Frozen Embryo transfer is the practice of taking a previously frozen embryo, thawed and implanted into a prepared uterus to grow through the normal gestation period until birth.
Infertility can be devastating to couples who are trying to have their own baby. If you are a couple having issues trying to conceive, you know that IVF treatments can be an expensive proposition depending on the route you take.
Usually, a couple trying to conceive through IVF may need at least 2 separate cycles before they can deliver a baby boy or girl. If multiple eggs are harvested, they can be preserved and implanted if the first attempt does not produce the desired results.
During the procedure of extracting the eggs, they are fertilized and grown in a controlled environment for 5 to 6 days. Once the fertilized eggs mature to a certain stage, some are selected to be preserved for future use if they are needed.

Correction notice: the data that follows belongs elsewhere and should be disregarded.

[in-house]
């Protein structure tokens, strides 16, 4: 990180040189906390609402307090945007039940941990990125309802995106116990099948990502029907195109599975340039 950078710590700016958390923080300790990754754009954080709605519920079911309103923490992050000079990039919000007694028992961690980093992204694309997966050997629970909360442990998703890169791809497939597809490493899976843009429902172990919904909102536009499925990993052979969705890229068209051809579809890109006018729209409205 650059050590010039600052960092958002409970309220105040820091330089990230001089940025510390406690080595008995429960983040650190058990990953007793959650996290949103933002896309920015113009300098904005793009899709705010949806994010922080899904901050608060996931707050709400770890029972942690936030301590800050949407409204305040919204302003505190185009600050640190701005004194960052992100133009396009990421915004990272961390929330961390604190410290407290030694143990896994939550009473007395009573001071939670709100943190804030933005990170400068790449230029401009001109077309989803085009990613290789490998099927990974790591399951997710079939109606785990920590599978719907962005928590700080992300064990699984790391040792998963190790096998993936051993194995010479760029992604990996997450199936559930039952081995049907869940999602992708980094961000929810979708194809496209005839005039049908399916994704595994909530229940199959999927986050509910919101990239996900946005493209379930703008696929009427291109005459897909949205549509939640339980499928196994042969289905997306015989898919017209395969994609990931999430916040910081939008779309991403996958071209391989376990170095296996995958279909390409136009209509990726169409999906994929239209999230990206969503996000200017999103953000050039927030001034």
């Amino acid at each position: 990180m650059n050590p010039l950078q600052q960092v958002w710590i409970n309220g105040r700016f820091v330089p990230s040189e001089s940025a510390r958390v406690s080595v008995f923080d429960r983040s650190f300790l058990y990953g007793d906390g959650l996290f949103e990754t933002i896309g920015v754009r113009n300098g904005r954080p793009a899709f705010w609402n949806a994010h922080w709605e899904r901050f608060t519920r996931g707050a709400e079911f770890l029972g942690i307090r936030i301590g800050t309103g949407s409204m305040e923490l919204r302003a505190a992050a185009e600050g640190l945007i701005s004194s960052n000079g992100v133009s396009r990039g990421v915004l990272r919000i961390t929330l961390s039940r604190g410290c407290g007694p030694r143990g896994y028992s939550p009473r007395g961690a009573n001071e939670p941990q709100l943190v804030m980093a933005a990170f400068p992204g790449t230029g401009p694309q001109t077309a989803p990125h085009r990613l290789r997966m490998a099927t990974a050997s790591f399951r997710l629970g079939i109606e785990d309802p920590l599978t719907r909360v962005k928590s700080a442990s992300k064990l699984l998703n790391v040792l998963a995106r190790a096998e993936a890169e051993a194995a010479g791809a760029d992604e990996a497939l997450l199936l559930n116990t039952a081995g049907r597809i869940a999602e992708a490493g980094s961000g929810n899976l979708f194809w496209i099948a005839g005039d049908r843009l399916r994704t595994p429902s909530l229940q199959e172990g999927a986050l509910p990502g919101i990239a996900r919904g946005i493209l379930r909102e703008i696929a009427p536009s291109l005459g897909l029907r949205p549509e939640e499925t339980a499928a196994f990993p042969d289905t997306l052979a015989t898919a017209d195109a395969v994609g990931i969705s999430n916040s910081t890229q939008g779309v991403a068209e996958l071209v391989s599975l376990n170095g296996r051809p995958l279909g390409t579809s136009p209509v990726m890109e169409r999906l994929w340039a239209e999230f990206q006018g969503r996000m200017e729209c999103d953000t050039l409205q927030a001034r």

Because cryopreservation can be conducted at various stages, there can be different embryos preserved and used depending on viability. If the embryo is frozen immediately after fertilization, the chances for the embryo to survive when thawed seems to be higher but its viability may be questionable until it has been grown in the lab. And although It is impossible to predict any results until the embryo is grown and implanted within the womb, the techniques used may not result in a new baby after the first or second time.
In summary, success with frozen embryo transfer has come a long way in providing viable embryos for IVF, but the ultimate test is the success rate of having a healthy baby in earlier attempts. Couples have to have the financial means to pay for the IVF process, so the earlier the success the more people will be able to afford the procedure.
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